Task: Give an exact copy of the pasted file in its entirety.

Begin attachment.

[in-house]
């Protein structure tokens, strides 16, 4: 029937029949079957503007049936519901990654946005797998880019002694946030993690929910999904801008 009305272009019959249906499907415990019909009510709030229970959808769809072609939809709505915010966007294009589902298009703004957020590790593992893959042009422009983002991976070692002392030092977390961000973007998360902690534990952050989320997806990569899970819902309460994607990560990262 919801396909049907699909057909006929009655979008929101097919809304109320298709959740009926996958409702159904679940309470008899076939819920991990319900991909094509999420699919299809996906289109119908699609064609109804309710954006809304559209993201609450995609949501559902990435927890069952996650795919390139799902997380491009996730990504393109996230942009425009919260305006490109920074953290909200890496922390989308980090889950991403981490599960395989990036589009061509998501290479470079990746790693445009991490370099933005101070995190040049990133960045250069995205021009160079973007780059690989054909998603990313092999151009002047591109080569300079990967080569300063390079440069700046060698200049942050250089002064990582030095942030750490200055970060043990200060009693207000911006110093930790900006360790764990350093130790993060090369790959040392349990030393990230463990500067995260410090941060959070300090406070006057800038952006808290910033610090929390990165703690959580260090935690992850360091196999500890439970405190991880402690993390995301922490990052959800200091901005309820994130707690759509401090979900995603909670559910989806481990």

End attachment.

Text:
[in-house]
């Protein structure tokens, strides 16, 4: 029937029949079957503007049936519901990654946005797998880019002694946030993690929910999904801008 009305272009019959249906499907415990019909009510709030229970959808769809072609939809709505915010966007294009589902298009703004957020590790593992893959042009422009983002991976070692002392030092977390961000973007998360902690534990952050989320997806990569899970819902309460994607990560990262 919801396909049907699909057909006929009655979008929101097919809304109320298709959740009926996958409702159904679940309470008899076939819920991990319900991909094509999420699919299809996906289109119908699609064609109804309710954006809304559209993201609450995609949501559902990435927890069952996650795919390139799902997380491009996730990504393109996230942009425009919260305006490109920074953290909200890496922390989308980090889950991403981490599960395989990036589009061509998501290479470079990746790693445009991490370099933005101070995190040049990133960045250069995205021009160079973007780059690989054909998603990313092999151009002047591109080569300079990967080569300063390079440069700046060698200049942050250089002064990582030095942030750490200055970060043990200060009693207000911006110093930790900006360790764990350093130790993060090369790959040392349990030393990230463990500067995260410090941060959070300090406070006057800038952006808290910033610090929390990165703690959580260090935690992850360091196999500890439970405190991880402690993390995301922490990052959800200091901005309820994130707690759509401090979900995603909670559910989806481990």